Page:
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Yarra shuttle plan makes waves

12 Jun 2012

Yarra shuttle plan makes waves Image

This futuristic three-hulled vessel might be part of the City of Melbourne’s plans to utilise the Yarra River for public transport, but it has only been cautiously supported by Southbank boat operators.

The craft will be primarily aimed at visitors to the city and it is hoped it will utilise the MYKI ticketing system.

James Ganditis is the president of the Melbourne Passenger Boating Association (MPBA) and also runs Melbourne River Cruises. He said the idea of a public transport boat had been floated before but ultimately never worked.

“The introduction of vessels such as the one presently contemplated has been frequently discussed over many years but without resolution of the problems which have prevented its earlier introduction,” Mr Ganditis said.

“The MPBA and its members certainly support the development of a vessel such as this if its introductions grows and enhances Melbourne waterways tourism experience and the passenger boating industry.”

The design is said to overcome many of the problems passenger ferries have encounted in the past on the Yarra in its unique design.

It sits low enough in the water to ensure it can clear all bridges along the river no matter the tidal conditions, it is remarkably stable because of the multi-hulled design and throws almost no wash onto the river banks as it passes.

It will also be comfortable for passengers, as they are able to stand like they would on a tram or train, it has wheelchair-bound and bicycle access and allows passengers to embark and disembark at the same time.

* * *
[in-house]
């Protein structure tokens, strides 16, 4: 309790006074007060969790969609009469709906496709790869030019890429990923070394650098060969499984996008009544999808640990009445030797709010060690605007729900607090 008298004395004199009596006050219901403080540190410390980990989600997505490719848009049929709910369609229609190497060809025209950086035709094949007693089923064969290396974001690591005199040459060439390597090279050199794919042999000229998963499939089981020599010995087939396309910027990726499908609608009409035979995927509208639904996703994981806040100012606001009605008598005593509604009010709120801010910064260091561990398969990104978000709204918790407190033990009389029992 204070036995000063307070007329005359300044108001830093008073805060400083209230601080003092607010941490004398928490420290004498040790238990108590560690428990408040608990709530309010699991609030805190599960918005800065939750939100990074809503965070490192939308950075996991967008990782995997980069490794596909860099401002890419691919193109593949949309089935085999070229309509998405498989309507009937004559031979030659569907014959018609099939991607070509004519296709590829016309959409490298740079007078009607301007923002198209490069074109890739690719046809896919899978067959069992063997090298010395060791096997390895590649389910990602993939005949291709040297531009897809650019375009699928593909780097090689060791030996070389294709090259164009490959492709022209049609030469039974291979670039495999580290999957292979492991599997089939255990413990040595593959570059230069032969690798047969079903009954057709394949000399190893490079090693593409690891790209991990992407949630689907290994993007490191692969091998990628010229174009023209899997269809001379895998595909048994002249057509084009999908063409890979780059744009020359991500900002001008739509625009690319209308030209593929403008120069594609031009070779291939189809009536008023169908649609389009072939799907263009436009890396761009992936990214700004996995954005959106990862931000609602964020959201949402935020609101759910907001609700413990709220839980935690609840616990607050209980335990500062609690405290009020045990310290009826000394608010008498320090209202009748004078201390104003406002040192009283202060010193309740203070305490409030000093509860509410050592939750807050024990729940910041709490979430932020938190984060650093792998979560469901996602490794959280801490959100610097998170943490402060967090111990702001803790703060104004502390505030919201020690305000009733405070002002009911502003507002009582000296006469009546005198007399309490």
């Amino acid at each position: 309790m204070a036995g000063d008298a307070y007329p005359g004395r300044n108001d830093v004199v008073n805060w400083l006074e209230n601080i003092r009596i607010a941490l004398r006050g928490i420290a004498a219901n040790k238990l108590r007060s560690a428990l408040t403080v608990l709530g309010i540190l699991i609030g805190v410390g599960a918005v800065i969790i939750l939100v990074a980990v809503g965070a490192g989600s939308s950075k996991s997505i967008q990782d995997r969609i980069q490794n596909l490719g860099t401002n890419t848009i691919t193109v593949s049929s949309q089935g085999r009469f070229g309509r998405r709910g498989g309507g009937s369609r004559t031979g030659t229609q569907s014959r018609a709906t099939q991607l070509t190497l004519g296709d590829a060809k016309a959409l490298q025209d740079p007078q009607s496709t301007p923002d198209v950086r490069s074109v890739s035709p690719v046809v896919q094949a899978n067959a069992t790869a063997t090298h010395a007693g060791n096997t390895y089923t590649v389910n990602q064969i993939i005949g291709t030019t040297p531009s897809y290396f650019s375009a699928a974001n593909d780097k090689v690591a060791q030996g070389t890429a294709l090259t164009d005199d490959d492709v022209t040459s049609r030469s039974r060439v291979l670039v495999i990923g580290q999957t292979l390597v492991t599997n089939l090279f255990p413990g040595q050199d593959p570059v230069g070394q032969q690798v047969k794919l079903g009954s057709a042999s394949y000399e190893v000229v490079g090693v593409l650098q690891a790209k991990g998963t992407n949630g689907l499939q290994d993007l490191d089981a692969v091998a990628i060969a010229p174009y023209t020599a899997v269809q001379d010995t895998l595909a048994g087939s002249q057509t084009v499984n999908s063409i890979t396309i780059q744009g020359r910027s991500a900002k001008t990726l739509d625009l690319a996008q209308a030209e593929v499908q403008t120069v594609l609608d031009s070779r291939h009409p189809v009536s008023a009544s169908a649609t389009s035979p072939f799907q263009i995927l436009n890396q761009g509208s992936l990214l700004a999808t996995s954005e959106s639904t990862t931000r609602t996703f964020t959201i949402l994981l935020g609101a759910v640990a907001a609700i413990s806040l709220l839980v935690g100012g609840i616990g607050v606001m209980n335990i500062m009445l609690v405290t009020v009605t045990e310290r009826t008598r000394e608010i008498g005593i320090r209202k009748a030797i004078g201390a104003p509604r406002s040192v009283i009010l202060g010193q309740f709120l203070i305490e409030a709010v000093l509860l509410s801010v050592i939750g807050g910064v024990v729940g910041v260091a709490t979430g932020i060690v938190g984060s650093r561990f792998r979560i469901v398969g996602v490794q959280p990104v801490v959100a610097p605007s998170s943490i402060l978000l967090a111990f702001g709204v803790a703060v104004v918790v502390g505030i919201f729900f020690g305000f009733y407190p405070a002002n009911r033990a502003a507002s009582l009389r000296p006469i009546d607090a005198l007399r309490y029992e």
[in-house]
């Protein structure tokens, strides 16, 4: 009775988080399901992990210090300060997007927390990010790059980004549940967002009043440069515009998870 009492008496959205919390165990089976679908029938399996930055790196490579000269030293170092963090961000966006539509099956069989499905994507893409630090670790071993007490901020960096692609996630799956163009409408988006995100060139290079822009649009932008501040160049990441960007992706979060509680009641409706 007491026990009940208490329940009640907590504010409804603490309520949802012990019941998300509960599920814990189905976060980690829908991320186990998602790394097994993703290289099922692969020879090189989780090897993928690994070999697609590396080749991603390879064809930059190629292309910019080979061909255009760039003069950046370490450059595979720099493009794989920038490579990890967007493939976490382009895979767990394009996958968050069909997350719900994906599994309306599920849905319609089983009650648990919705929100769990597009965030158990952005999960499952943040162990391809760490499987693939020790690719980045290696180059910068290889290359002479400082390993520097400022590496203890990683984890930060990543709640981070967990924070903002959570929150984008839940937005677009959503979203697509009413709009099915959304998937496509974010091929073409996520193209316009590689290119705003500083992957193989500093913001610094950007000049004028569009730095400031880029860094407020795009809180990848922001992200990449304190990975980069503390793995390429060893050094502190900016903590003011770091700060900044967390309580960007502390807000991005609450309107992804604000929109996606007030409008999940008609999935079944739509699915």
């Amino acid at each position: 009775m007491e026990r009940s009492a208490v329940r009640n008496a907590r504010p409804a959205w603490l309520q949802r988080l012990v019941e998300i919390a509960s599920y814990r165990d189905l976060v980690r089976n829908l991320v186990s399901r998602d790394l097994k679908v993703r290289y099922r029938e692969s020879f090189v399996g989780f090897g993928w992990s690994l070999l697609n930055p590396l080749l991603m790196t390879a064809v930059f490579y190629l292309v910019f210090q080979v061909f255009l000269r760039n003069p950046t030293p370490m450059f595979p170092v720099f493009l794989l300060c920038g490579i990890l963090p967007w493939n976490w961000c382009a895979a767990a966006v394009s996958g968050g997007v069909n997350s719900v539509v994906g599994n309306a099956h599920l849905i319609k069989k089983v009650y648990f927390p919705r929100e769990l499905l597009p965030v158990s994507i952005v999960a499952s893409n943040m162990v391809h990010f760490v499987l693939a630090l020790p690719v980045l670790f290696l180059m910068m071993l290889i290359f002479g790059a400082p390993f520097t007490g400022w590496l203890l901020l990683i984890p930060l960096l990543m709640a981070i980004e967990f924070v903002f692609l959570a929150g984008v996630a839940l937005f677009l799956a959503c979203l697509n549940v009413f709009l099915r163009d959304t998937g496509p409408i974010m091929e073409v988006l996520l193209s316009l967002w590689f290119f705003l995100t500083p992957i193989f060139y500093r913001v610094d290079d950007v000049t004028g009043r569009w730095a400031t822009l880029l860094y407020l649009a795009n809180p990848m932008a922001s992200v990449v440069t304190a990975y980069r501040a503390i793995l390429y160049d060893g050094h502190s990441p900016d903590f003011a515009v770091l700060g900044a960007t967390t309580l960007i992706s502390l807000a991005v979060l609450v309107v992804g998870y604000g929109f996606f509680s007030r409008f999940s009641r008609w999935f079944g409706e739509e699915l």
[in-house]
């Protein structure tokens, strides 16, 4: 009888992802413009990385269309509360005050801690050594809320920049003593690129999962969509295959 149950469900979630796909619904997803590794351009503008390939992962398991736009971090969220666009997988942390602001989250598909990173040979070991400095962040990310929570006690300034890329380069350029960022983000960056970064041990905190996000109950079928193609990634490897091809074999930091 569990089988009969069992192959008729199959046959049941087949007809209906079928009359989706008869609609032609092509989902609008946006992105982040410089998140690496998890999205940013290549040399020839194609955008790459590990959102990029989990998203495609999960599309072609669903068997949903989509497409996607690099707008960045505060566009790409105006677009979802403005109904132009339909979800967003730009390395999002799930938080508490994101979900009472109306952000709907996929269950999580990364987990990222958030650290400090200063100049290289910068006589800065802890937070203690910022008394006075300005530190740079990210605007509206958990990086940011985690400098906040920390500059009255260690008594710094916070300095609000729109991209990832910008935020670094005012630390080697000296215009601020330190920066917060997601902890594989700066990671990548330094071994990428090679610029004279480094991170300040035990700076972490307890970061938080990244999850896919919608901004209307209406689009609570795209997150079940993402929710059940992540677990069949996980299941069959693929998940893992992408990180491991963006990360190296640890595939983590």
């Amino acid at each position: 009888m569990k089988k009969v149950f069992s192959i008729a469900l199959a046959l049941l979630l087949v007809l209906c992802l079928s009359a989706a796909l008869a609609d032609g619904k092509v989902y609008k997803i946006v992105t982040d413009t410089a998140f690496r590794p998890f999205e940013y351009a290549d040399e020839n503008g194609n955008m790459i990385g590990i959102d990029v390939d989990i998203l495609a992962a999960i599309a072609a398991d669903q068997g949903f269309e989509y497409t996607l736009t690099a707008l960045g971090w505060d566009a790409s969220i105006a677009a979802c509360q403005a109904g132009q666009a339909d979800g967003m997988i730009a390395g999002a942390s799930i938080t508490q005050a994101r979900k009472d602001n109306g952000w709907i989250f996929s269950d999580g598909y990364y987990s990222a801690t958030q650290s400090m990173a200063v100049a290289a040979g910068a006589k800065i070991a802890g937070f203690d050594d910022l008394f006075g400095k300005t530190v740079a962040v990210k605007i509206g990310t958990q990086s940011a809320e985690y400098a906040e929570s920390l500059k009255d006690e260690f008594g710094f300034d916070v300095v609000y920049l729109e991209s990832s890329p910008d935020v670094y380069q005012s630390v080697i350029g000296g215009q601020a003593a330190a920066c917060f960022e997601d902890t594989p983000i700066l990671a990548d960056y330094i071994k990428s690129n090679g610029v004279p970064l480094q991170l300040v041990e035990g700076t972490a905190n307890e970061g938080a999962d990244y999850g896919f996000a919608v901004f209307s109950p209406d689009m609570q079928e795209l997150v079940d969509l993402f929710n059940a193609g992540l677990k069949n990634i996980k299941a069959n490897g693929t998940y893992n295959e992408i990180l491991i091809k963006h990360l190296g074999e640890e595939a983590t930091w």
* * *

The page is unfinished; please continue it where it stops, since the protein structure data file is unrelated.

Despite this Mr Ganditis is still unsure, saying: “Low wash fast ferries of multiple hull design have frequently been under consideration but due to existing speed limits they are a waste of money.”

Tim Bracher from the Yarra River Business Association (YRBA) said while the design looked good there are more difficult issues to overcome to get the boat operating.

“The proposed vessel looks great, but the floating infrastructure is the relatively easy part. Developing a workable, equitable and, above all, sustainable business model is the real challenge that needs to be addressed,” Mr Bracher said.

He also suggested any business model needed to take into account the current operators and ensure it doesn’t become “a constant drain on the public purse.”

“YRBA believes that the correct business model will be to harness the infrastructure and experience of the current water operators to operate an integrated system, within a government framework, similar to Kennett’s reform of the taxi industry in the mid 90s,” Mr Bracher said.

The City of Melbourne was non-committal to the new vessel, saying: “The City of Melbourne and Places Victoria are working with a range of stakeholders on ideas for transport options in and around Docklands. A ferry is one of the ideas currently being explored. Funding and implementation options are still to be confirmed.”

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